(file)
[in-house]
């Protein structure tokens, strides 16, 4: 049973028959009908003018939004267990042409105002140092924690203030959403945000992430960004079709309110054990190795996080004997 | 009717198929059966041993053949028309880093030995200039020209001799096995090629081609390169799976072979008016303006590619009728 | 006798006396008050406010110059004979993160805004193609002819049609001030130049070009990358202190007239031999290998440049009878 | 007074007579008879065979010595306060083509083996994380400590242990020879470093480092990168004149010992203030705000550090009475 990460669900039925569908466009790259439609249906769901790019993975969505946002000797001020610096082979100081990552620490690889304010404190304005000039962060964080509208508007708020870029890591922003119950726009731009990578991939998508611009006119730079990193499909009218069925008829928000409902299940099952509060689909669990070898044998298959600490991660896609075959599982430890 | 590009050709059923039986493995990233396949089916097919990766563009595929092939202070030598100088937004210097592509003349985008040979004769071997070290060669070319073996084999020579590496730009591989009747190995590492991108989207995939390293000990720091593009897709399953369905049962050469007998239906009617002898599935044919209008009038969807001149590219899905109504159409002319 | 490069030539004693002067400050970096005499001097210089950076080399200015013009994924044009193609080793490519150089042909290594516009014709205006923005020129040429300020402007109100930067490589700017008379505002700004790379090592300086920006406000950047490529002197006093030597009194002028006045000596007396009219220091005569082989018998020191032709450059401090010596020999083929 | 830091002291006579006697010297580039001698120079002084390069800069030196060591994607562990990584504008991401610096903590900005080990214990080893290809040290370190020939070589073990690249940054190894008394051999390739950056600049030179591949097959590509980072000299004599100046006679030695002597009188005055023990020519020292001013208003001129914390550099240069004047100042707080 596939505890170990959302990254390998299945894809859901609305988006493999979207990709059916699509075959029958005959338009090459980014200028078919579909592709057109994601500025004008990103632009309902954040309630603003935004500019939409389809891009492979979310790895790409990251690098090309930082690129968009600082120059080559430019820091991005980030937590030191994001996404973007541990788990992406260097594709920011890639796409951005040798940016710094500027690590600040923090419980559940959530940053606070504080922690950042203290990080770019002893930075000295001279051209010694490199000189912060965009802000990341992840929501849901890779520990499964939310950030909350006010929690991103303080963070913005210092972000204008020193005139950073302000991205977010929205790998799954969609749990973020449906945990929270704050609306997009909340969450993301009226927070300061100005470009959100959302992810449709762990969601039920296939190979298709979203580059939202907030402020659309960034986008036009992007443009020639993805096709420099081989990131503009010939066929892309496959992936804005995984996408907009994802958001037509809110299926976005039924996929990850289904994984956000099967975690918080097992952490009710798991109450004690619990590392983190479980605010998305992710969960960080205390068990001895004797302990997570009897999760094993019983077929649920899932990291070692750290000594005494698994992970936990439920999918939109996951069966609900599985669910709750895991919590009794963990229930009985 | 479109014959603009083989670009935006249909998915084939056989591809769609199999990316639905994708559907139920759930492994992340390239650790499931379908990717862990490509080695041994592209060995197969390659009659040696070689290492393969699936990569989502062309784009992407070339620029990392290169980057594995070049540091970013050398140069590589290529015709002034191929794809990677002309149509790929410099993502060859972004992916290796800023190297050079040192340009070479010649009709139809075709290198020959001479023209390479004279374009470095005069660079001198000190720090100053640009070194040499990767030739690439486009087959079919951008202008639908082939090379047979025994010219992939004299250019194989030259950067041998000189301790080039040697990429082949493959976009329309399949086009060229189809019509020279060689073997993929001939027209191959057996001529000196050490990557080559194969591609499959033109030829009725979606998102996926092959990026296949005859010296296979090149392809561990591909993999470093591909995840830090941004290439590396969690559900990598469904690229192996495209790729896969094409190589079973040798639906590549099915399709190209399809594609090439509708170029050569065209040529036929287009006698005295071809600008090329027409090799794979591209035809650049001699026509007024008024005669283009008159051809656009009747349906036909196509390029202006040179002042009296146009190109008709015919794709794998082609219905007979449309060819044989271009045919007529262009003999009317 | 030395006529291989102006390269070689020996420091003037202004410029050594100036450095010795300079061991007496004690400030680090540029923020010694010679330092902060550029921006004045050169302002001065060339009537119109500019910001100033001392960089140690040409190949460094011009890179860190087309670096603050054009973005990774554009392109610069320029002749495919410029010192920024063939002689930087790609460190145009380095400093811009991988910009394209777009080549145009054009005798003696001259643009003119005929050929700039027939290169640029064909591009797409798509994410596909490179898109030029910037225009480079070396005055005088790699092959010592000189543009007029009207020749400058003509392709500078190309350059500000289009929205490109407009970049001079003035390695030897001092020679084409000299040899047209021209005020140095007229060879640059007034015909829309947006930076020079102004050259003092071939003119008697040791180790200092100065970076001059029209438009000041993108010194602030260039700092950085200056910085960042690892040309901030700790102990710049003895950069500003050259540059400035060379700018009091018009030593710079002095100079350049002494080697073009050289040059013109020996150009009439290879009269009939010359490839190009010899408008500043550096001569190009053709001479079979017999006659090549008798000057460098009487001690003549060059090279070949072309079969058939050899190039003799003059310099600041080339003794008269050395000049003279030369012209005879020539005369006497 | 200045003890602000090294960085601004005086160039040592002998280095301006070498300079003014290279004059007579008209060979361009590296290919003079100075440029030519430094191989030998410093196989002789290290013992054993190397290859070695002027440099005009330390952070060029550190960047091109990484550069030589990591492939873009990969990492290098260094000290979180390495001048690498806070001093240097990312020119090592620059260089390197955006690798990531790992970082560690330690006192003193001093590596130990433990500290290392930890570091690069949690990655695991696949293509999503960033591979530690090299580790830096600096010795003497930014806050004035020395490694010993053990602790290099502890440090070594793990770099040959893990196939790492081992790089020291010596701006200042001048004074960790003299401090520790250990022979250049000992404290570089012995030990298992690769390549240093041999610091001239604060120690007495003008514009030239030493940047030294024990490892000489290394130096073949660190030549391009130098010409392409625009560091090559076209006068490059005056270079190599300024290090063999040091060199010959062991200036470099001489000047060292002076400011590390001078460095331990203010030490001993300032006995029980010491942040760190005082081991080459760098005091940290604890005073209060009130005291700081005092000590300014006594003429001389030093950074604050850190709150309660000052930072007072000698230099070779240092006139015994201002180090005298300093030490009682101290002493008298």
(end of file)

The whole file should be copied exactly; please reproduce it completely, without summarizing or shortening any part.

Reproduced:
[in-house]
């Protein structure tokens, strides 16, 4: 049973028959009908003018939004267990042409105002140092924690203030959403945000992430960004079709309110054990190795996080004997 | 009717198929059966041993053949028309880093030995200039020209001799096995090629081609390169799976072979008016303006590619009728 | 006798006396008050406010110059004979993160805004193609002819049609001030130049070009990358202190007239031999290998440049009878 | 007074007579008879065979010595306060083509083996994380400590242990020879470093480092990168004149010992203030705000550090009475 990460669900039925569908466009790259439609249906769901790019993975969505946002000797001020610096082979100081990552620490690889304010404190304005000039962060964080509208508007708020870029890591922003119950726009731009990578991939998508611009006119730079990193499909009218069925008829928000409902299940099952509060689909669990070898044998298959600490991660896609075959599982430890 | 590009050709059923039986493995990233396949089916097919990766563009595929092939202070030598100088937004210097592509003349985008040979004769071997070290060669070319073996084999020579590496730009591989009747190995590492991108989207995939390293000990720091593009897709399953369905049962050469007998239906009617002898599935044919209008009038969807001149590219899905109504159409002319 | 490069030539004693002067400050970096005499001097210089950076080399200015013009994924044009193609080793490519150089042909290594516009014709205006923005020129040429300020402007109100930067490589700017008379505002700004790379090592300086920006406000950047490529002197006093030597009194002028006045000596007396009219220091005569082989018998020191032709450059401090010596020999083929 | 830091002291006579006697010297580039001698120079002084390069800069030196060591994607562990990584504008991401610096903590900005080990214990080893290809040290370190020939070589073990690249940054190894008394051999390739950056600049030179591949097959590509980072000299004599100046006679030695002597009188005055023990020519020292001013208003001129914390550099240069004047100042707080 596939505890170990959302990254390998299945894809859901609305988006493999979207990709059916699509075959029958005959338009090459980014200028078919579909592709057109994601500025004008990103632009309902954040309630603003935004500019939409389809891009492979979310790895790409990251690098090309930082690129968009600082120059080559430019820091991005980030937590030191994001996404973007541990788990992406260097594709920011890639796409951005040798940016710094500027690590600040923090419980559940959530940053606070504080922690950042203290990080770019002893930075000295001279051209010694490199000189912060965009802000990341992840929501849901890779520990499964939310950030909350006010929690991103303080963070913005210092972000204008020193005139950073302000991205977010929205790998799954969609749990973020449906945990929270704050609306997009909340969450993301009226927070300061100005470009959100959302992810449709762990969601039920296939190979298709979203580059939202907030402020659309960034986008036009992007443009020639993805096709420099081989990131503009010939066929892309496959992936804005995984996408907009994802958001037509809110299926976005039924996929990850289904994984956000099967975690918080097992952490009710798991109450004690619990590392983190479980605010998305992710969960960080205390068990001895004797302990997570009897999760094993019983077929649920899932990291070692750290000594005494698994992970936990439920999918939109996951069966609900599985669910709750895991919590009794963990229930009985 | 479109014959603009083989670009935006249909998915084939056989591809769609199999990316639905994708559907139920759930492994992340390239650790499931379908990717862990490509080695041994592209060995197969390659009659040696070689290492393969699936990569989502062309784009992407070339620029990392290169980057594995070049540091970013050398140069590589290529015709002034191929794809990677002309149509790929410099993502060859972004992916290796800023190297050079040192340009070479010649009709139809075709290198020959001479023209390479004279374009470095005069660079001198000190720090100053640009070194040499990767030739690439486009087959079919951008202008639908082939090379047979025994010219992939004299250019194989030259950067041998000189301790080039040697990429082949493959976009329309399949086009060229189809019509020279060689073997993929001939027209191959057996001529000196050490990557080559194969591609499959033109030829009725979606998102996926092959990026296949005859010296296979090149392809561990591909993999470093591909995840830090941004290439590396969690559900990598469904690229192996495209790729896969094409190589079973040798639906590549099915399709190209399809594609090439509708170029050569065209040529036929287009006698005295071809600008090329027409090799794979591209035809650049001699026509007024008024005669283009008159051809656009009747349906036909196509390029202006040179002042009296146009190109008709015919794709794998082609219905007979449309060819044989271009045919007529262009003999009317 | 030395006529291989102006390269070689020996420091003037202004410029050594100036450095010795300079061991007496004690400030680090540029923020010694010679330092902060550029921006004045050169302002001065060339009537119109500019910001100033001392960089140690040409190949460094011009890179860190087309670096603050054009973005990774554009392109610069320029002749495919410029010192920024063939002689930087790609460190145009380095400093811009991988910009394209777009080549145009054009005798003696001259643009003119005929050929700039027939290169640029064909591009797409798509994410596909490179898109030029910037225009480079070396005055005088790699092959010592000189543009007029009207020749400058003509392709500078190309350059500000289009929205490109407009970049001079003035390695030897001092020679084409000299040899047209021209005020140095007229060879640059007034015909829309947006930076020079102004050259003092071939003119008697040791180790200092100065970076001059029209438009000041993108010194602030260039700092950085200056910085960042690892040309901030700790102990710049003895950069500003050259540059400035060379700018009091018009030593710079002095100079350049002494080697073009050289040059013109020996150009009439290879009269009939010359490839190009010899408008500043550096001569190009053709001479079979017999006659090549008798000057460098009487001690003549060059090279070949072309079969058939050899190039003799003059310099600041080339003794008269050395000049003279030369012209005879020539005369006497 | 200045003890602000090294960085601004005086160039040592002998280095301006070498300079003014290279004059007579008209060979361009590296290919003079100075440029030519430094191989030998410093196989002789290290013992054993190397290859070695002027440099005009330390952070060029550190960047091109990484550069030589990591492939873009990969990492290098260094000290979180390495001048690498806070001093240097990312020119090592620059260089390197955006690798990531790992970082560690330690006192003193001093590596130990433990500290290392930890570091690069949690990655695991696949293509999503960033591979530690090299580790830096600096010795003497930014806050004035020395490694010993053990602790290099502890440090070594793990770099040959893990196939790492081992790089020291010596701006200042001048004074960790003299401090520790250990022979250049000992404290570089012995030990298992690769390549240093041999610091001239604060120690007495003008514009030239030493940047030294024990490892000489290394130096073949660190030549391009130098010409392409625009560091090559076209006068490059005056270079190599300024290090063999040091060199010959062991200036470099001489000047060292002076400011590390001078460095331990203010030490001993300032006995029980010491942040760190005082081991080459760098005091940290604890005073209060009130005291700081005092000590300014006594003429001389030093950074604050850190709150309660000052930072007072000698230099070779240092006139015994201002180090005298300093030490009682101290002493008298």